Markets in the US fell steeply today after US President Donald Trumps shock threat to impose a ten per cent tariff on $200bn (£152bn) of Chinese goods late on Monday night.
China described the US threats as “extreme pressure and blackmailing” and vowed swift retaliation.
The threat of new tariffs and fears of further trade tensions between the two economic powerhouses sent markets tumbling in the US.
The Dow Jones fell by more than one per cent today, the S&P 500 fell by nearly half a per cent and the tech-focused Nasdaq fell by a third of a per cent.
The Dow's falls today put it into negative territory for the year.
Both the S&P 500 and Nasdaq looked set for deeper losses but recovered towards the end of the days trading.
Companies with large Chinese export books such as planemaker Boeing and machinery manufacturer Caterpillar were hit hard, with their shares sliding by 3.8 per cent and 3.6 per cent respectively.
The sell-off also hit tech companies and chipmakers with Apple shares down 1.6 per cent and Intel shares down half a per cent.
Peter Navarro, a trade adviser to Trump, said today that the tariffs were necessary after trade talks with China had reached an impasse.
“The fundamental reality is that talk is cheap. … The president has taken action on behalf of the American people and its a necessary defence of the crown jewels of American technology and intellectual property against Chinese theft,” he said.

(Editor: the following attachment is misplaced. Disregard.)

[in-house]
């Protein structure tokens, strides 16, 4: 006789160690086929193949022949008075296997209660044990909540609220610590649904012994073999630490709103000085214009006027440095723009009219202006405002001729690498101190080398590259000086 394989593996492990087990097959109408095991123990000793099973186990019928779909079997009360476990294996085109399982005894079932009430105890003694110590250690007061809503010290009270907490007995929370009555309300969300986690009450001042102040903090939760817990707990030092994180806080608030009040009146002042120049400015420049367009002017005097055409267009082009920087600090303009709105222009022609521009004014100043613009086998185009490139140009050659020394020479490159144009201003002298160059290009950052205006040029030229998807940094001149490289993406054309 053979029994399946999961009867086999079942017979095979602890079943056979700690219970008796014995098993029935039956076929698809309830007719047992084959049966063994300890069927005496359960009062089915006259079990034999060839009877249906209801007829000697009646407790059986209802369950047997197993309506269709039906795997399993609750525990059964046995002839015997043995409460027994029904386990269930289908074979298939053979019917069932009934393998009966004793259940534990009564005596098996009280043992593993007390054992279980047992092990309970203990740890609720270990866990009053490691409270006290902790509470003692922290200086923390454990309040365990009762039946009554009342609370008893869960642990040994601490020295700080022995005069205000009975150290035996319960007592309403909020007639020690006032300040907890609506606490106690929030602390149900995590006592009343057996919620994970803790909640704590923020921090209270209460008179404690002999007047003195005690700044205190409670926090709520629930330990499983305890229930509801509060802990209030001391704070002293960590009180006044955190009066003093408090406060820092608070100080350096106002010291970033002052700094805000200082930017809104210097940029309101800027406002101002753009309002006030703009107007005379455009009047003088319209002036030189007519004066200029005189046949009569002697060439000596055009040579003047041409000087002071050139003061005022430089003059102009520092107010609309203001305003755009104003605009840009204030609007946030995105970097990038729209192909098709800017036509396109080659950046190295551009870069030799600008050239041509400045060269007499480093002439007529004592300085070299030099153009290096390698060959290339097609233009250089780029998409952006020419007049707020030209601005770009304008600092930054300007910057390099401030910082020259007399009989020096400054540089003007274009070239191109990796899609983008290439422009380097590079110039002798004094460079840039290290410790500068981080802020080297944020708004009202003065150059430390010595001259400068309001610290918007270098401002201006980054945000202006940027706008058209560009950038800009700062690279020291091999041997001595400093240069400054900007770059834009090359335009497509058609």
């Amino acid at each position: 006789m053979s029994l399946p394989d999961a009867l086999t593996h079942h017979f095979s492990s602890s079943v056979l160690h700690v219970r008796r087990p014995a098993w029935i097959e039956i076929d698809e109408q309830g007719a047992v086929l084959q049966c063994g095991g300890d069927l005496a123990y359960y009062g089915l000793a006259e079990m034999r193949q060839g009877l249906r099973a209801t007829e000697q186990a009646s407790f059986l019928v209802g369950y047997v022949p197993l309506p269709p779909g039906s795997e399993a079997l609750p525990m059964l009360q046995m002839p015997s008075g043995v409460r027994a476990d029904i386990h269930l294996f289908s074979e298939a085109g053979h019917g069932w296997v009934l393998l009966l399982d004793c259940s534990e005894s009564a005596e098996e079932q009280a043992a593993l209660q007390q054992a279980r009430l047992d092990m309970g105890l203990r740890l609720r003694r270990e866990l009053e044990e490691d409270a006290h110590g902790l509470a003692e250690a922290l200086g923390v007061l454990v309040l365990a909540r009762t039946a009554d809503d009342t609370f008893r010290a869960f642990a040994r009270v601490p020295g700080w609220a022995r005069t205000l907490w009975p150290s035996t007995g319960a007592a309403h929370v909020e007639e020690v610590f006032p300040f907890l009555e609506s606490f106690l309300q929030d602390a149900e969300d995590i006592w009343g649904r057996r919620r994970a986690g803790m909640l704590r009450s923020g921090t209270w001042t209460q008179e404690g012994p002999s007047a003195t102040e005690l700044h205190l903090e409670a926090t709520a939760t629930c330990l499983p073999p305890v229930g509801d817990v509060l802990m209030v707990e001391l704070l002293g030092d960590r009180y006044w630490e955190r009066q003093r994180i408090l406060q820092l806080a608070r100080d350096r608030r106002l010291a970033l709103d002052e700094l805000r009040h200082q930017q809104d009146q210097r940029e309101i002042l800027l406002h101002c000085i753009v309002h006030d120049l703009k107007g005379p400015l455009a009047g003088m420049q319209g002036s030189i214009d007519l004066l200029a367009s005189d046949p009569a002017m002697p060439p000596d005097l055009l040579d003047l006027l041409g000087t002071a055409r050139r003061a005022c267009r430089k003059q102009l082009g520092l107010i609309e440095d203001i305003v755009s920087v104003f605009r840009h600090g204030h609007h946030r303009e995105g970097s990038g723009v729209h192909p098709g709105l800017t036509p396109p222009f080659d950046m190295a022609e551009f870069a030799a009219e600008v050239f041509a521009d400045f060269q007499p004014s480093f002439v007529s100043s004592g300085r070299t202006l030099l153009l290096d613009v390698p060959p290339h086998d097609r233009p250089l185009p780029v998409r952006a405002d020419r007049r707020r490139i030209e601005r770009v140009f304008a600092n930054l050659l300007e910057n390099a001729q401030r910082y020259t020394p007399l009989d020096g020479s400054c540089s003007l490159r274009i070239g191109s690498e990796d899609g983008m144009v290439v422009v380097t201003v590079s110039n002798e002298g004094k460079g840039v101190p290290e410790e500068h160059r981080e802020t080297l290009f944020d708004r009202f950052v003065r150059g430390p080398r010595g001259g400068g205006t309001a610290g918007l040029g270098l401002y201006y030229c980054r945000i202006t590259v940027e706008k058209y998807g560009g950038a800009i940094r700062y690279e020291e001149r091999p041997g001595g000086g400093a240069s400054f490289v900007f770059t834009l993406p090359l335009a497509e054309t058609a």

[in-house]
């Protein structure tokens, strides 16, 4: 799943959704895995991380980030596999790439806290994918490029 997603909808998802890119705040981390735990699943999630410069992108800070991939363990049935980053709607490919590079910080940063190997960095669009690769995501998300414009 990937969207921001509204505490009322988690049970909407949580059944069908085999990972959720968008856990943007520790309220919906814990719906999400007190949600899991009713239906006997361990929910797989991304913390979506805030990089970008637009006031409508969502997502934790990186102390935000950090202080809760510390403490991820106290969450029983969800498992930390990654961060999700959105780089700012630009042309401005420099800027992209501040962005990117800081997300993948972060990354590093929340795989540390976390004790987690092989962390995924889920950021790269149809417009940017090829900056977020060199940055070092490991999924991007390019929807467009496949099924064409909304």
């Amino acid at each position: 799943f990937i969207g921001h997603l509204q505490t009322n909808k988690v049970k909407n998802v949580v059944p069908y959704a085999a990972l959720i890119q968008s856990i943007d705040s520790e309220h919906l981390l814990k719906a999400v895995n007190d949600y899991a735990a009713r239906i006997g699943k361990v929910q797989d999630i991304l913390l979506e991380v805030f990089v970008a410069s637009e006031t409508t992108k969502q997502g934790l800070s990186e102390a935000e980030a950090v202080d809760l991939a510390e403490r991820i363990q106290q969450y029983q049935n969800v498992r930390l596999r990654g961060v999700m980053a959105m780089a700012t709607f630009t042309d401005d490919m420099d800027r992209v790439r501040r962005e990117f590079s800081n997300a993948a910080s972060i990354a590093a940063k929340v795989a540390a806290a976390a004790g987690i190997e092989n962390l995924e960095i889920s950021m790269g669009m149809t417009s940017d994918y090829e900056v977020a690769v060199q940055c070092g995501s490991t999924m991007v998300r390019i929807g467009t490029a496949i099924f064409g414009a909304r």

European markets were also affected by the protectionist rhetoric emanating from Beijing and Washington DC with the FTSE 100 closing down 0.36 per cent, Germanys Dax index closing down 1.22 per cent and Frances CAC 40 dropping 1.1 per cent.
Chris Payne, managing director at GWM Investment Management said: “European markets have been selling off as automakers and miners – the sectors most at risk of a trade war – have fallen sharply.”
FTSE listed miner Rio Tintos shares fell by more than three per cent and both Anglo American and BHP Billitons shares fell by more than two per cent.
Miles Eakers, chief market analyst at Centtrip said: “Investors are right to be concerned … Any retaliation by Beijing is likely to fuel the escalating trade war with Washington, which will in turn have a negative impact on equities and increase risk aversion.”
However, Payne argued that despite the negative rhetoric a full-scale trade war was unlikely because of the potential damage it could do to both sides.
“Despite all this tit-for-tat posturing, an all-out trade war is unlikely to ensue because it will not benefit anybody… It should also be noted that China will soon run out of US goods on which to impose retaliatory tariffs which will move this negotiation to a more sensible and constructive forum.”